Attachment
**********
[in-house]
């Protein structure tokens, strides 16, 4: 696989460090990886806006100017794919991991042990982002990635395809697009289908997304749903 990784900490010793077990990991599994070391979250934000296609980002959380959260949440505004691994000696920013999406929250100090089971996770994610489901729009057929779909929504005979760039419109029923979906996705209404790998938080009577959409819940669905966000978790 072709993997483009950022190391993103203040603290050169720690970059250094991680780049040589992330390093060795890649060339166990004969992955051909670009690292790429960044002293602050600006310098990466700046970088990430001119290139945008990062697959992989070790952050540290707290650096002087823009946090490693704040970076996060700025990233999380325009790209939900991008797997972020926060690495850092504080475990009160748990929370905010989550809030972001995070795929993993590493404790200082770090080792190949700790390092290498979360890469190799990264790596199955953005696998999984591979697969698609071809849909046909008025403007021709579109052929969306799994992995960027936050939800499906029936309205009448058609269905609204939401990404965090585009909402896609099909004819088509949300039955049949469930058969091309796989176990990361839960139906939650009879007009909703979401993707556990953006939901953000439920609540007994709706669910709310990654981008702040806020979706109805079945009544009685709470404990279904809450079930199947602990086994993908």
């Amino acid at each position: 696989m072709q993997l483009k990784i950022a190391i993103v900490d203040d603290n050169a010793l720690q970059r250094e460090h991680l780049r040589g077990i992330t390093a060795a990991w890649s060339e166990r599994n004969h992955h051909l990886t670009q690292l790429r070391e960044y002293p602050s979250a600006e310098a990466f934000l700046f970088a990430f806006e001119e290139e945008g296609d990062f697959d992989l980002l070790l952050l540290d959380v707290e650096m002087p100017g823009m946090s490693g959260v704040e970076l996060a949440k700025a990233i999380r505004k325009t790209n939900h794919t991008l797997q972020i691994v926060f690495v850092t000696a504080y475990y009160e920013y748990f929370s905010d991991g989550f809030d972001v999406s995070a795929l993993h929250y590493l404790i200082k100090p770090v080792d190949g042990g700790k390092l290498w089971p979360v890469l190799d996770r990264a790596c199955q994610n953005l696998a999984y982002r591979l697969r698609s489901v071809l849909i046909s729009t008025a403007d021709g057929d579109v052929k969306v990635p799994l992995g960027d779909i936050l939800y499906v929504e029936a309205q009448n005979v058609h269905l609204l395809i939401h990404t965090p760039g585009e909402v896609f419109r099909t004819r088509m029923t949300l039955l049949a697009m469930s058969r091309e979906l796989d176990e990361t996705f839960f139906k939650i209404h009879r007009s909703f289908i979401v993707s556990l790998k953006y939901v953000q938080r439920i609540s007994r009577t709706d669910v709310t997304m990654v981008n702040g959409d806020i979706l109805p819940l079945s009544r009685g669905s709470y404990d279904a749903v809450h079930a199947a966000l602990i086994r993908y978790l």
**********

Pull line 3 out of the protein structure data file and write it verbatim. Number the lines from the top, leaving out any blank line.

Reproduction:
């Amino acid at each position: 696989m072709q993997l483009k990784i950022a190391i993103v900490d203040d603290n050169a010793l720690q970059r250094e460090h991680l780049r040589g077990i992330t390093a060795a990991w890649s060339e166990r599994n004969h992955h051909l990886t670009q690292l790429r070391e960044y002293p602050s979250a600006e310098a990466f934000l700046f970088a990430f806006e001119e290139e945008g296609d990062f697959d992989l980002l070790l952050l540290d959380v707290e650096m002087p100017g823009m946090s490693g959260v704040e970076l996060a949440k700025a990233i999380r505004k325009t790209n939900h794919t991008l797997q972020i691994v926060f690495v850092t000696a504080y475990y009160e920013y748990f929370s905010d991991g989550f809030d972001v999406s995070a795929l993993h929250y590493l404790i200082k100090p770090v080792d190949g042990g700790k390092l290498w089971p979360v890469l190799d996770r990264a790596c199955q994610n953005l696998a999984y982002r591979l697969r698609s489901v071809l849909i046909s729009t008025a403007d021709g057929d579109v052929k969306v990635p799994l992995g960027d779909i936050l939800y499906v929504e029936a309205q009448n005979v058609h269905l609204l395809i939401h990404t965090p760039g585009e909402v896609f419109r099909t004819r088509m029923t949300l039955l049949a697009m469930s058969r091309e979906l796989d176990e990361t996705f839960f139906k939650i209404h009879r007009s909703f289908i979401v993707s556990l790998k953006y939901v953000q938080r439920i609540s007994r009577t709706d669910v709310t997304m990654v981008n702040g959409d806020i979706l109805p819940l079945s009544r009685g669905s709470y404990d279904a749903v809450h079930a199947a966000l602990i086994r993908y978790l």